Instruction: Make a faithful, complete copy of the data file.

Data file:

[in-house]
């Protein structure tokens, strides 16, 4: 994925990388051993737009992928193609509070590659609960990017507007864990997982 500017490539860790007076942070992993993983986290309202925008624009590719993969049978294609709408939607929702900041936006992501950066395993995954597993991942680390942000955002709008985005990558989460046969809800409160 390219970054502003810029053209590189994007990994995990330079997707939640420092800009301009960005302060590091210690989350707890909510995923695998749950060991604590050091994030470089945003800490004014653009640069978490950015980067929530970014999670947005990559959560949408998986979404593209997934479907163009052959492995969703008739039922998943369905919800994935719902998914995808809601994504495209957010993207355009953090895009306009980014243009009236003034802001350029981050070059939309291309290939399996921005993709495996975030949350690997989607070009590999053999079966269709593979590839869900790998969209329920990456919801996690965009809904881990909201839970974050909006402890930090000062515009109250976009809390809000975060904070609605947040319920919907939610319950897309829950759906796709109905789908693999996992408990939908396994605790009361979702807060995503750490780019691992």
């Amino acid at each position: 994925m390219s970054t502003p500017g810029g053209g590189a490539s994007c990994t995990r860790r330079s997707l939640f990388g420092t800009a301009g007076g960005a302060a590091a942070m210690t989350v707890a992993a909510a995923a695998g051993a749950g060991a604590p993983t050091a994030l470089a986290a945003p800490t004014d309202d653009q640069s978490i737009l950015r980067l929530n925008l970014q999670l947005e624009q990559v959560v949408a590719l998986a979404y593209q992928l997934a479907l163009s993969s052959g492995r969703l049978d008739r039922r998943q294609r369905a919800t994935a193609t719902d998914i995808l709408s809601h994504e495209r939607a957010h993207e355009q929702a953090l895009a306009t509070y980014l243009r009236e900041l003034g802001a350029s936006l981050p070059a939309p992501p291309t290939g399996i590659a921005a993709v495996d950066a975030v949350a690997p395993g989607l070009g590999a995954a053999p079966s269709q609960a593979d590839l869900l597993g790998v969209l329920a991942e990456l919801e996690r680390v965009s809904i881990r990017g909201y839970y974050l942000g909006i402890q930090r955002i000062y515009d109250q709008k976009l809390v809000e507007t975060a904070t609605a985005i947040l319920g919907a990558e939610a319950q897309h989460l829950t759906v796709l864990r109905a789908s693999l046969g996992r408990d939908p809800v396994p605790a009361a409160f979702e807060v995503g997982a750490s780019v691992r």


[in-house]
């Protein structure tokens, strides 16, 4: 994925990388051993737009992928193609509070590659609960990017507007864990997982 500017490539860790007076942070992993993983986290309202925008624009590719993969049978294609709408939607929702900041936006992501950066395993995954597993991942680390942000955002709008985005990558989460046969809800409160 390219970054502003810029053209590189994007990994995990330079997707939640420092800009301009960005302060590091210690989350707890909510995923695998749950060991604590050091994030470089945003800490004014653009640069978490950015980067929530970014999670947005990559959560949408998986979404593209997934479907163009052959492995969703008739039922998943369905919800994935719902998914995808809601994504495209957010993207355009953090895009306009980014243009009236003034802001350029981050070059939309291309290939399996921005993709495996975030949350690997989607070009590999053999079966269709593979590839869900790998969209329920990456919801996690965009809904881990909201839970974050909006402890930090000062515009109250976009809390809000975060904070609605947040319920919907939610319950897309829950759906796709109905789908693999996992408990939908396994605790009361979702807060995503750490780019691992």
């Amino acid at each position: 994925m390219s970054t502003p500017g810029g053209g590189a490539s994007c990994t995990r860790r330079s997707l939640f990388g420092t800009a301009g007076g960005a302060a590091a942070m210690t989350v707890a992993a909510a995923a695998g051993a749950g060991a604590p993983t050091a994030l470089a986290a945003p800490t004014d309202d653009q640069s978490i737009l950015r980067l929530n925008l970014q999670l947005e624009q990559v959560v949408a590719l998986a979404y593209q992928l997934a479907l163009s993969s052959g492995r969703l049978d008739r039922r998943q294609r369905a919800t994935a193609t719902d998914i995808l709408s809601h994504e495209r939607a957010h993207e355009q929702a953090l895009a306009t509070y980014l243009r009236e900041l003034g802001a350029s936006l981050p070059a939309p992501p291309t290939g399996i590659a921005a993709v495996d950066a975030v949350a690997p395993g989607l070009g590999a995954a053999p079966s269709q609960a593979d590839l869900l597993g790998v969209l329920a991942e990456l919801e996690r680390v965009s809904i881990r990017g909201y839970y974050l942000g909006i402890q930090r955002i000062y515009d109250q709008k976009l809390v809000e507007t975060a904070t609605a985005i947040l319920g919907a990558e939610a319950q897309h989460l829950t759906v796709l864990r109905a789908s693999l046969g996992r408990d939908p809800v396994p605790a009361a409160f979702e807060v995503g997982a750490s780019v691992r």